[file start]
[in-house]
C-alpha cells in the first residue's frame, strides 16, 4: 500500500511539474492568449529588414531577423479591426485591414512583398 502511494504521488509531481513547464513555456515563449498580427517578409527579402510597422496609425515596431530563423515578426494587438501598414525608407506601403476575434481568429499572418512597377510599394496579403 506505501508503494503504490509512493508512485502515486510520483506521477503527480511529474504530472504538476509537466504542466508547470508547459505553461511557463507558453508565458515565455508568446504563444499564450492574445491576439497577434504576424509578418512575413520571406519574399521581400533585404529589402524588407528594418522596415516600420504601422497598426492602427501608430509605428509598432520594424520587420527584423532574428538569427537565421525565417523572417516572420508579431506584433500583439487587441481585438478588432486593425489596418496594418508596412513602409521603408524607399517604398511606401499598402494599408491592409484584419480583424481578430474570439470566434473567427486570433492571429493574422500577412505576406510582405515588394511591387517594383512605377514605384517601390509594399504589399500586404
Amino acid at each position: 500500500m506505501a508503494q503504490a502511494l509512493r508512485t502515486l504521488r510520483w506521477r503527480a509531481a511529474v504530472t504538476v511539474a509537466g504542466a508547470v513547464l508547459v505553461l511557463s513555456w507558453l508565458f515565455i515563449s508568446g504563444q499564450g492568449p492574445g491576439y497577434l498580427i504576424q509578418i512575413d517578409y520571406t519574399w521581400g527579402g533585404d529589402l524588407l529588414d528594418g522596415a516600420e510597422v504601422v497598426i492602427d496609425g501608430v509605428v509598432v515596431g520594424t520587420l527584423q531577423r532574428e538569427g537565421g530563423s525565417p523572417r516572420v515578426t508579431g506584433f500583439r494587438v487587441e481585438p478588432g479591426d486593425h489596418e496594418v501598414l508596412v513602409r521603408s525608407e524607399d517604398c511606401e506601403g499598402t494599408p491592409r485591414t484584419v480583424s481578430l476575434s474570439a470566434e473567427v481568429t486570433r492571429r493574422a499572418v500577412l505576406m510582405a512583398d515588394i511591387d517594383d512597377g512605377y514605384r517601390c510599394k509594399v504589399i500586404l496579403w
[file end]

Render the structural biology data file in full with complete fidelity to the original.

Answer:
[in-house]
C-alpha cells in the first residue's frame, strides 16, 4: 500500500511539474492568449529588414531577423479591426485591414512583398 502511494504521488509531481513547464513555456515563449498580427517578409527579402510597422496609425515596431530563423515578426494587438501598414525608407506601403476575434481568429499572418512597377510599394496579403 506505501508503494503504490509512493508512485502515486510520483506521477503527480511529474504530472504538476509537466504542466508547470508547459505553461511557463507558453508565458515565455508568446504563444499564450492574445491576439497577434504576424509578418512575413520571406519574399521581400533585404529589402524588407528594418522596415516600420504601422497598426492602427501608430509605428509598432520594424520587420527584423532574428538569427537565421525565417523572417516572420508579431506584433500583439487587441481585438478588432486593425489596418496594418508596412513602409521603408524607399517604398511606401499598402494599408491592409484584419480583424481578430474570439470566434473567427486570433492571429493574422500577412505576406510582405515588394511591387517594383512605377514605384517601390509594399504589399500586404
Amino acid at each position: 500500500m506505501a508503494q503504490a502511494l509512493r508512485t502515486l504521488r510520483w506521477r503527480a509531481a511529474v504530472t504538476v511539474a509537466g504542466a508547470v513547464l508547459v505553461l511557463s513555456w507558453l508565458f515565455i515563449s508568446g504563444q499564450g492568449p492574445g491576439y497577434l498580427i504576424q509578418i512575413d517578409y520571406t519574399w521581400g527579402g533585404d529589402l524588407l529588414d528594418g522596415a516600420e510597422v504601422v497598426i492602427d496609425g501608430v509605428v509598432v515596431g520594424t520587420l527584423q531577423r532574428e538569427g537565421g530563423s525565417p523572417r516572420v515578426t508579431g506584433f500583439r494587438v487587441e481585438p478588432g479591426d486593425h489596418e496594418v501598414l508596412v513602409r521603408s525608407e524607399d517604398c511606401e506601403g499598402t494599408p491592409r485591414t484584419v480583424s481578430l476575434s474570439a470566434e473567427v481568429t486570433r492571429r493574422a499572418v500577412l505576406m510582405a512583398d515588394i511591387d517594383d512597377g512605377y514605384r517601390c510599394k509594399v504589399i500586404l496579403w